ROUTINE family conversation often became too idiomatic or full of dialect for me to follow, leaving me free to listen to the sound of the language, and its intonations, an experience much like listening to opera in an unfamiliar language (isn't it always?).

And as in opera, five minutes of emotion and high drama often boiled down in the subtitles to the crashingly routine, perhaps the possibility of rain. Not that the Germans talk much about the weather - their fixed subject is money.

Opera was also on my mind as I came to one of the older parts of the town which had escaped allied attention in the war. The houses were of an age we would call Victorian, built for prosperous burghers in a Wagnerian vernacular with overwrought wooden framing in heavy browns, symbolist blue-greys and olives, primeval colours full of darkness, a massive folk-gothic - as in an Old German book face.

A stage set for some brooding drama.

As I walked, the lighting became more and more theatrical, the sky dimming to black as the cloud thickened, changing mid-afternoon day for night. I began to feel the air thickening and growing heavy with static, and as the storm broke I ran for the shelter of the railway bridge.

As holes go, it was a well-placed one. Opposite, a fifty metre sprint would make the Catholic Fellowship beer hall, while a mere ten yard dash would gain one of the town's few remaining public urinals, its convenience now somewhat reduced by the lack of roof, allowing rain to provide a welcome and sanitary scrubbing.

The bridge's main attraction was however its dryness, and after twenty minutes of downpour this began to wear thin as the water increasingly soaked through from the tracks above and dripped from the roof to run streams round my feet. Fortunately the sky began to lighten and the rain slackened enough for me to head for the bus and home.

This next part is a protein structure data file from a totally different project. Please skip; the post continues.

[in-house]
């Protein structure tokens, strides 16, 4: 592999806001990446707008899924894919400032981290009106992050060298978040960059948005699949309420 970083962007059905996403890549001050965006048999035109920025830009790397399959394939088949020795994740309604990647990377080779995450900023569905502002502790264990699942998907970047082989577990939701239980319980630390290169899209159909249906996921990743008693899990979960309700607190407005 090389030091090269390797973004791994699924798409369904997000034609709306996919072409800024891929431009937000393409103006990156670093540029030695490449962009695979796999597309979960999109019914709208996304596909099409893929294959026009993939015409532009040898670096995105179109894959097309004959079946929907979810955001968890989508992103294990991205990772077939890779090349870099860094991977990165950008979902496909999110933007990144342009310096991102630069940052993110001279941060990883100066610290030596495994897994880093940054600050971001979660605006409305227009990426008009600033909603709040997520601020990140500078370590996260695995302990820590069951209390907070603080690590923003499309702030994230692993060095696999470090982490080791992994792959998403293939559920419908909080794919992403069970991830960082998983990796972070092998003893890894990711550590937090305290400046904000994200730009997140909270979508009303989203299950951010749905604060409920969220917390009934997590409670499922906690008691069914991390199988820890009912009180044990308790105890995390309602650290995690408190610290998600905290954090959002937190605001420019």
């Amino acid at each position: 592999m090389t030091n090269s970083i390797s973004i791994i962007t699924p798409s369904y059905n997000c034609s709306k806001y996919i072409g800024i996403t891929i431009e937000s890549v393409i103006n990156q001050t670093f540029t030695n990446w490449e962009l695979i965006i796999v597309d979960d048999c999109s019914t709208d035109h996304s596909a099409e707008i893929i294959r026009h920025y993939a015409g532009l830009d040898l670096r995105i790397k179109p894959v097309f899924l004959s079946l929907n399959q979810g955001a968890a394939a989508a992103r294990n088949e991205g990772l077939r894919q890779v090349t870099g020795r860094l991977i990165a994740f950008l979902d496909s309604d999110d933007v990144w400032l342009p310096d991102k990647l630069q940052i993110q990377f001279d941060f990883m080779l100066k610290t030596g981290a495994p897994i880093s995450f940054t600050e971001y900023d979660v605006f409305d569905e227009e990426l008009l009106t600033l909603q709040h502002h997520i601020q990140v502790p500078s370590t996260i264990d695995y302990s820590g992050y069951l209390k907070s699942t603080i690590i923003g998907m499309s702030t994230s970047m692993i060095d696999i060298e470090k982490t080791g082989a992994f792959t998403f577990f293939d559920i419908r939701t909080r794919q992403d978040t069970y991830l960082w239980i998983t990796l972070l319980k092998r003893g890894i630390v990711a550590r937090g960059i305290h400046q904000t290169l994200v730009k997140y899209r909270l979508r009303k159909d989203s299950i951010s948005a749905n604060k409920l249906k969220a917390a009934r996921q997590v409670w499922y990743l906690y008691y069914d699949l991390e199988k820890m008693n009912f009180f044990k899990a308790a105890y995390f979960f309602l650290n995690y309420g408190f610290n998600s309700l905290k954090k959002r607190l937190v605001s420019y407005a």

Things seldom run that smoothly. As I reached the main street to cross it, the lights changed and I was faced by a red man. Two minutes later, the road now clear and all traffic halted, the lights still showed no sign of changing to release the small crowd now waiting on each side for green as the law requires.

Suddenly a pair of youths broke ranks and ran across. Scandalized mothers commented sternly to their children; the man beside me said to us all that they should be locked up; an old lady screamed abuse.

I didn't have the nerve to cross although the lights had obviously given up the ghost, and so I missed my bus. I turned and went for a beer. At the lights they are presumably still waiting.


Photograph © Peter Marshall 1985
Photograph © Peter Marshall 1985
Photograph © Peter Marshall 1985
Photograph © Peter Marshall 1985

 German Indications

  Photographs and text by Peter Marshall

photography and writing are necessarily
fiction-creating enterprises
Any resemblances in this work to actual people places or events
are simply resemblances